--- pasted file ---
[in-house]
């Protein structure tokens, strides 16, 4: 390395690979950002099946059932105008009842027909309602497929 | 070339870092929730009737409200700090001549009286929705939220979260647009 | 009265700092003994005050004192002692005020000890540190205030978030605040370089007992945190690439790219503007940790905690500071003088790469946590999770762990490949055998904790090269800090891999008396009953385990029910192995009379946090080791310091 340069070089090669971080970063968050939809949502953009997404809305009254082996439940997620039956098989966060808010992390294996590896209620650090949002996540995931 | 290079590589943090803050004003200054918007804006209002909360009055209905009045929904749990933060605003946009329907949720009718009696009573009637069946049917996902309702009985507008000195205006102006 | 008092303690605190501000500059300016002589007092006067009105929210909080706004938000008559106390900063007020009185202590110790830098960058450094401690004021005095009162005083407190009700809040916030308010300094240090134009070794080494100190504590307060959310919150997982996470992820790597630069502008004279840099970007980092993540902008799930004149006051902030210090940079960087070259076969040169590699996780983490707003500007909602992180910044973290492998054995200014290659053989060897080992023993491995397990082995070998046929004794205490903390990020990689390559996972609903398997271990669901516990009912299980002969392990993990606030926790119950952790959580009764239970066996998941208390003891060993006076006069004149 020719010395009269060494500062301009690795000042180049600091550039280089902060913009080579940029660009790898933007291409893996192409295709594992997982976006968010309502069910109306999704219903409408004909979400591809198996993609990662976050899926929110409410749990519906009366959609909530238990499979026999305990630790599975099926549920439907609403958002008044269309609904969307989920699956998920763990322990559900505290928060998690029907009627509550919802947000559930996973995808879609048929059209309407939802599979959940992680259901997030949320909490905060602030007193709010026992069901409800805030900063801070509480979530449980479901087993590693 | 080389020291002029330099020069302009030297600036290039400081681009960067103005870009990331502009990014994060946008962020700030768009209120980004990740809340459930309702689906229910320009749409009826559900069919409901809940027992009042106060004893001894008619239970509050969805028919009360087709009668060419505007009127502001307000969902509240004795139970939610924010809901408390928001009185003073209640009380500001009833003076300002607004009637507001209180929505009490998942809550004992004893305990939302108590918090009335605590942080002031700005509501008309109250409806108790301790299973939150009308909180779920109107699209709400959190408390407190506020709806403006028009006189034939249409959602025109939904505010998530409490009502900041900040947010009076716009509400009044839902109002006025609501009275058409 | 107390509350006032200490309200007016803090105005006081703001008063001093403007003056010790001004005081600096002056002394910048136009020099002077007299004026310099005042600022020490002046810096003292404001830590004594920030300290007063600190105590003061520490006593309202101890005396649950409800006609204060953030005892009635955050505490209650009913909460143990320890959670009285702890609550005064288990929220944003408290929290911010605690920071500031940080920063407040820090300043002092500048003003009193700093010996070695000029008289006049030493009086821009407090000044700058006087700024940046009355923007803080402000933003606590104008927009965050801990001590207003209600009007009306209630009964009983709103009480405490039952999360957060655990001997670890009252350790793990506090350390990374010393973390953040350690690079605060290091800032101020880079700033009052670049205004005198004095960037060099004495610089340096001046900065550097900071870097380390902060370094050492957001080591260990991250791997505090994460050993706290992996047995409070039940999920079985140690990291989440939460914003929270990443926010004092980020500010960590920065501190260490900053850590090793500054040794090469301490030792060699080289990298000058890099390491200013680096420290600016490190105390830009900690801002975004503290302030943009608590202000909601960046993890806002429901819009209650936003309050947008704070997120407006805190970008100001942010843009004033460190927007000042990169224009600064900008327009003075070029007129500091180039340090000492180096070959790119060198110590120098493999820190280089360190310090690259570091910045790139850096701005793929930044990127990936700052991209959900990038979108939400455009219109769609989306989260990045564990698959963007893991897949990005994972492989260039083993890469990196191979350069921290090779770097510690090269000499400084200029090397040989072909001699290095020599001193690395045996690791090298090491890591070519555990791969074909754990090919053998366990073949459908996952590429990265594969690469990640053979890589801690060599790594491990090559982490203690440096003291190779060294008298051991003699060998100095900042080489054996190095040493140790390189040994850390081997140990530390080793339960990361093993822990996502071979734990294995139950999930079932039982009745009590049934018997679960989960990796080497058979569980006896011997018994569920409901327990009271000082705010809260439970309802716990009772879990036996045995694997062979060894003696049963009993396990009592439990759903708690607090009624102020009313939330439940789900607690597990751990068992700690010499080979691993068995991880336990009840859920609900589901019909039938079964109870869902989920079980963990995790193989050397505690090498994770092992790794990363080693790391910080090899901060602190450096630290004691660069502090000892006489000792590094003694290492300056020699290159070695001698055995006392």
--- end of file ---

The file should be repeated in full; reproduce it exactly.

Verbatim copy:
[in-house]
């Protein structure tokens, strides 16, 4: 390395690979950002099946059932105008009842027909309602497929 | 070339870092929730009737409200700090001549009286929705939220979260647009 | 009265700092003994005050004192002692005020000890540190205030978030605040370089007992945190690439790219503007940790905690500071003088790469946590999770762990490949055998904790090269800090891999008396009953385990029910192995009379946090080791310091 340069070089090669971080970063968050939809949502953009997404809305009254082996439940997620039956098989966060808010992390294996590896209620650090949002996540995931 | 290079590589943090803050004003200054918007804006209002909360009055209905009045929904749990933060605003946009329907949720009718009696009573009637069946049917996902309702009985507008000195205006102006 | 008092303690605190501000500059300016002589007092006067009105929210909080706004938000008559106390900063007020009185202590110790830098960058450094401690004021005095009162005083407190009700809040916030308010300094240090134009070794080494100190504590307060959310919150997982996470992820790597630069502008004279840099970007980092993540902008799930004149006051902030210090940079960087070259076969040169590699996780983490707003500007909602992180910044973290492998054995200014290659053989060897080992023993491995397990082995070998046929004794205490903390990020990689390559996972609903398997271990669901516990009912299980002969392990993990606030926790119950952790959580009764239970066996998941208390003891060993006076006069004149 020719010395009269060494500062301009690795000042180049600091550039280089902060913009080579940029660009790898933007291409893996192409295709594992997982976006968010309502069910109306999704219903409408004909979400591809198996993609990662976050899926929110409410749990519906009366959609909530238990499979026999305990630790599975099926549920439907609403958002008044269309609904969307989920699956998920763990322990559900505290928060998690029907009627509550919802947000559930996973995808879609048929059209309407939802599979959940992680259901997030949320909490905060602030007193709010026992069901409800805030900063801070509480979530449980479901087993590693 | 080389020291002029330099020069302009030297600036290039400081681009960067103005870009990331502009990014994060946008962020700030768009209120980004990740809340459930309702689906229910320009749409009826559900069919409901809940027992009042106060004893001894008619239970509050969805028919009360087709009668060419505007009127502001307000969902509240004795139970939610924010809901408390928001009185003073209640009380500001009833003076300002607004009637507001209180929505009490998942809550004992004893305990939302108590918090009335605590942080002031700005509501008309109250409806108790301790299973939150009308909180779920109107699209709400959190408390407190506020709806403006028009006189034939249409959602025109939904505010998530409490009502900041900040947010009076716009509400009044839902109002006025609501009275058409 | 107390509350006032200490309200007016803090105005006081703001008063001093403007003056010790001004005081600096002056002394910048136009020099002077007299004026310099005042600022020490002046810096003292404001830590004594920030300290007063600190105590003061520490006593309202101890005396649950409800006609204060953030005892009635955050505490209650009913909460143990320890959670009285702890609550005064288990929220944003408290929290911010605690920071500031940080920063407040820090300043002092500048003003009193700093010996070695000029008289006049030493009086821009407090000044700058006087700024940046009355923007803080402000933003606590104008927009965050801990001590207003209600009007009306209630009964009983709103009480405490039952999360957060655990001997670890009252350790793990506090350390990374010393973390953040350690690079605060290091800032101020880079700033009052670049205004005198004095960037060099004495610089340096001046900065550097900071870097380390902060370094050492957001080591260990991250791997505090994460050993706290992996047995409070039940999920079985140690990291989440939460914003929270990443926010004092980020500010960590920065501190260490900053850590090793500054040794090469301490030792060699080289990298000058890099390491200013680096420290600016490190105390830009900690801002975004503290302030943009608590202000909601960046993890806002429901819009209650936003309050947008704070997120407006805190970008100001942010843009004033460190927007000042990169224009600064900008327009003075070029007129500091180039340090000492180096070959790119060198110590120098493999820190280089360190310090690259570091910045790139850096701005793929930044990127990936700052991209959900990038979108939400455009219109769609989306989260990045564990698959963007893991897949990005994972492989260039083993890469990196191979350069921290090779770097510690090269000499400084200029090397040989072909001699290095020599001193690395045996690791090298090491890591070519555990791969074909754990090919053998366990073949459908996952590429990265594969690469990640053979890589801690060599790594491990090559982490203690440096003291190779060294008298051991003699060998100095900042080489054996190095040493140790390189040994850390081997140990530390080793339960990361093993822990996502071979734990294995139950999930079932039982009745009590049934018997679960989960990796080497058979569980006896011997018994569920409901327990009271000082705010809260439970309802716990009772879990036996045995694997062979060894003696049963009993396990009592439990759903708690607090009624102020009313939330439940789900607690597990751990068992700690010499080979691993068995991880336990009840859920609900589901019909039938079964109870869902989920079980963990995790193989050397505690090498994770092992790794990363080693790391910080090899901060602190450096630290004691660069502090000892006489000792590094003694290492300056020699290159070695001698055995006392």